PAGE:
Mountains can symbolize God and His stability and permanence, for sure. But mountains can also represent the difficult things in life we have to face. We often say we have to climb a mountain when we face adversity and need to overcome it. Our God is the God of those mountains as well. This gospel song’s wonderful lyrics focus on the need for us to bravely face those life mountains, just as Jesus did, and instead of asking for their removal, asking God to give us the strength to climb that mountain, to conquer that adversity.

There are two versions of this gospel song. This first version was written by Doris Akins, and has been covered by many gospel heroes through the years… Inez Andrews, Mahalia Jackson, James Cleveland, and the Blind Boys of Alabama. Here are Doris’ lyrics:

“Lord don’t move my mountain; Give me the strength to climb it.

Lord don’t move my stumbling block, but lead me all around it.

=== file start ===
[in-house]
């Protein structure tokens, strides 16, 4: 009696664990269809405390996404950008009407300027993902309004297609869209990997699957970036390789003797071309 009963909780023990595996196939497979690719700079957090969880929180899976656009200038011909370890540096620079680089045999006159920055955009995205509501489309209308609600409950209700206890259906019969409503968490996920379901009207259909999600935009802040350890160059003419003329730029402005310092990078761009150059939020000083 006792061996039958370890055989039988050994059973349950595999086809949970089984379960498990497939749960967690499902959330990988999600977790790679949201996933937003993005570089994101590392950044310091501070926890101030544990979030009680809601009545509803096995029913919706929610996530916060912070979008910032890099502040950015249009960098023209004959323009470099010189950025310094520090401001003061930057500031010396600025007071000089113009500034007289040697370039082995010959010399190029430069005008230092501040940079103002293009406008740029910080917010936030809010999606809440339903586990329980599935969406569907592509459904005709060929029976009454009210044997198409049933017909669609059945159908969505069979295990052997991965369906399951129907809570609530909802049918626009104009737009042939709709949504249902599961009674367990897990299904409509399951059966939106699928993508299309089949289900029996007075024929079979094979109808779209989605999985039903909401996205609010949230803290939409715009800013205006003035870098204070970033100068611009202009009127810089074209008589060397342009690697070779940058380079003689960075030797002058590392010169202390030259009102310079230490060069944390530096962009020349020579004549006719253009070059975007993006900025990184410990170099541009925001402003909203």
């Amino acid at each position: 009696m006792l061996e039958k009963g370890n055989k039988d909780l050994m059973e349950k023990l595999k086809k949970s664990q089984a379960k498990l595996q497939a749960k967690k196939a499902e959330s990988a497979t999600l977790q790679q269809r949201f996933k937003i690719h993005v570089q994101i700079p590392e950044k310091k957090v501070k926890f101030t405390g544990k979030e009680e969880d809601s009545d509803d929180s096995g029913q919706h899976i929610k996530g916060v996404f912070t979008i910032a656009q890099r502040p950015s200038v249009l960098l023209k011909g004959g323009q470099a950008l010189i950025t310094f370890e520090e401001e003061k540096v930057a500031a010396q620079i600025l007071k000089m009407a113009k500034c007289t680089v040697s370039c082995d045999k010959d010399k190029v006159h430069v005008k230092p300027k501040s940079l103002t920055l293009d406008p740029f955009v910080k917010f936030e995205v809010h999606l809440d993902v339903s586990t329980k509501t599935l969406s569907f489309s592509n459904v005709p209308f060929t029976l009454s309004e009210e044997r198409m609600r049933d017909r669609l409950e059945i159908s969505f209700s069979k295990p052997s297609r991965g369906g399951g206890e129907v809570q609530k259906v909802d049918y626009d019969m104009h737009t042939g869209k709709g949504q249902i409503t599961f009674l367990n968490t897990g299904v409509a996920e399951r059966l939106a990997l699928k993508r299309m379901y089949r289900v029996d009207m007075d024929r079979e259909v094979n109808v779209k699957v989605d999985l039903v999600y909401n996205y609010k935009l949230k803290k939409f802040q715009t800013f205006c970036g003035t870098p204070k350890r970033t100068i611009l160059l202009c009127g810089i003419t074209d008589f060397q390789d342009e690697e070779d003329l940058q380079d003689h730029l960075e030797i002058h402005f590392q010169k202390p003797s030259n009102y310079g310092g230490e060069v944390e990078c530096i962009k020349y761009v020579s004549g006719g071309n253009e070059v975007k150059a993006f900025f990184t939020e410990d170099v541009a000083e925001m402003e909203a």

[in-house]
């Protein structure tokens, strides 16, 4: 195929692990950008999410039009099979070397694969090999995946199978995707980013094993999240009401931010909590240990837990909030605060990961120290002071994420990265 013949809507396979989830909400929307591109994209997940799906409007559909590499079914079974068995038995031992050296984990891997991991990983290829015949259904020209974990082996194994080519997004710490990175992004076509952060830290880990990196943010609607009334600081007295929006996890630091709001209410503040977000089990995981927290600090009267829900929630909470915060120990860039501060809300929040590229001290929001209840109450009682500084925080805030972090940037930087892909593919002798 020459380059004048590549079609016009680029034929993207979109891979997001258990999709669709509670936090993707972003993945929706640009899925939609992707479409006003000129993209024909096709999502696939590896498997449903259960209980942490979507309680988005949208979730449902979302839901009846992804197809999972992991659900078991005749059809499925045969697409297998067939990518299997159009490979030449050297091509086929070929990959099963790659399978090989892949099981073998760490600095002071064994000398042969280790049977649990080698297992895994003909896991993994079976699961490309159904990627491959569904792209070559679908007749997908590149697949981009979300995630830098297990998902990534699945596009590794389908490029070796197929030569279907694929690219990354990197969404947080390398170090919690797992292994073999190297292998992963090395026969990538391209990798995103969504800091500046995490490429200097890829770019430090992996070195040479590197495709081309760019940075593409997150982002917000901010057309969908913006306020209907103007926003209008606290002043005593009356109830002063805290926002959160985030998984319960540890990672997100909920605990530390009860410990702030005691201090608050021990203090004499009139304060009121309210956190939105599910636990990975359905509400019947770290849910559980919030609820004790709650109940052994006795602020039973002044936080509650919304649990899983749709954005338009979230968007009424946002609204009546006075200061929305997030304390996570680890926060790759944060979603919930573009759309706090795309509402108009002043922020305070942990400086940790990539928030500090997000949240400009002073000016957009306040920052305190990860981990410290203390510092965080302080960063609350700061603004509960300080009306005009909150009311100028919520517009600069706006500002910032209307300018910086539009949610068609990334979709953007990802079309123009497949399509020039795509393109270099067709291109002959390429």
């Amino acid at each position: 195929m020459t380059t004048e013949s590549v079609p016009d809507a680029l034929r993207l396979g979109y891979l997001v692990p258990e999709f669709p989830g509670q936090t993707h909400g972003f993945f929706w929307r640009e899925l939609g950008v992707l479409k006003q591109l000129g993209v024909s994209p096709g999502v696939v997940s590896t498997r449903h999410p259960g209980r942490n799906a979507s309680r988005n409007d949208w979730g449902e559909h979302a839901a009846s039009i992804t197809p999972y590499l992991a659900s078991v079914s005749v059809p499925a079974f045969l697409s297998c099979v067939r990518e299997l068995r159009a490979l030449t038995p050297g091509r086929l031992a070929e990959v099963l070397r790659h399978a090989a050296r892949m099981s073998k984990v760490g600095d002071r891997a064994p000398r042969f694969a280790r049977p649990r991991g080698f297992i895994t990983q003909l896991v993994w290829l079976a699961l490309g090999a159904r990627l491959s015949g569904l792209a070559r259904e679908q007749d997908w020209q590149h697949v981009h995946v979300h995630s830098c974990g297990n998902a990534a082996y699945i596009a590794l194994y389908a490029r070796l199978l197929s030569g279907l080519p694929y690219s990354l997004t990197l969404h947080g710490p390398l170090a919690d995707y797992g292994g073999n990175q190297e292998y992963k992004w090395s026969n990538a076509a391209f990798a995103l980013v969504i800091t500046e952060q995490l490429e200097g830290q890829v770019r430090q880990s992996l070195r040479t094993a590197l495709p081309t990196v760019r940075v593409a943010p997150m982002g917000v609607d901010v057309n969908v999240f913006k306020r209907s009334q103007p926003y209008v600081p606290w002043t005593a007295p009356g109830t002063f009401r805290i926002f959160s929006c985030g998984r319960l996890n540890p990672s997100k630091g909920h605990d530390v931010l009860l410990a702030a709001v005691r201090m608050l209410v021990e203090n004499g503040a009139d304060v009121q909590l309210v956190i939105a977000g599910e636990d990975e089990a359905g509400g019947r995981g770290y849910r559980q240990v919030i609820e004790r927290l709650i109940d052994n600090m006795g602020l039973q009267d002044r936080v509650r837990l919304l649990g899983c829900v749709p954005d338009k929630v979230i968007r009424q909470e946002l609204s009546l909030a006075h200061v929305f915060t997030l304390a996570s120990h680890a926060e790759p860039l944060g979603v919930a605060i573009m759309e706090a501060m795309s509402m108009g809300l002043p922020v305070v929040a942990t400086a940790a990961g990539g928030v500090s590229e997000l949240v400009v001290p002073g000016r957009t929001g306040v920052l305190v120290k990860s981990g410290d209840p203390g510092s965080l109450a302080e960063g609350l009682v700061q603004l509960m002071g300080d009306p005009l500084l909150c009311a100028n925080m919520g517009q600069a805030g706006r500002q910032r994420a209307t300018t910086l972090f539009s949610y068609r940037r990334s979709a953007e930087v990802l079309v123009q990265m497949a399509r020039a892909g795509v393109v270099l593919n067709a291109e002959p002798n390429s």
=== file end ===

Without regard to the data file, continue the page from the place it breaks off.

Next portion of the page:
The way may not be easy; You didn’t say that it would be.

For when my tribulations get too light, we tend to stray from thee.”

Alternative lyrics profoundly expand on the main idea. These are words to live by:

Lord don’t move that mountain, just give me the strength to climb it.

For if you should move each mountain, I might grow weaker every time.

And just as your Son Jesus took the Cross up Calvary’s hill,

Lord don’t move my mountain, so I may better do thy will.


Down on my knees in prayer, and Lord you promised me you would always meet me there.

Now there’s a mountain up ahead I can’t seem to climb,

For if so I’m asking for the strength to try it one more time.


Now if there were no mountains, Lord, I might forget to pray.

And if there were no valleys, Lord, I might even stay.

I know the higher the mountain, the sweeter the victory;

Lord ever remind me, that you will walk ahead of me.”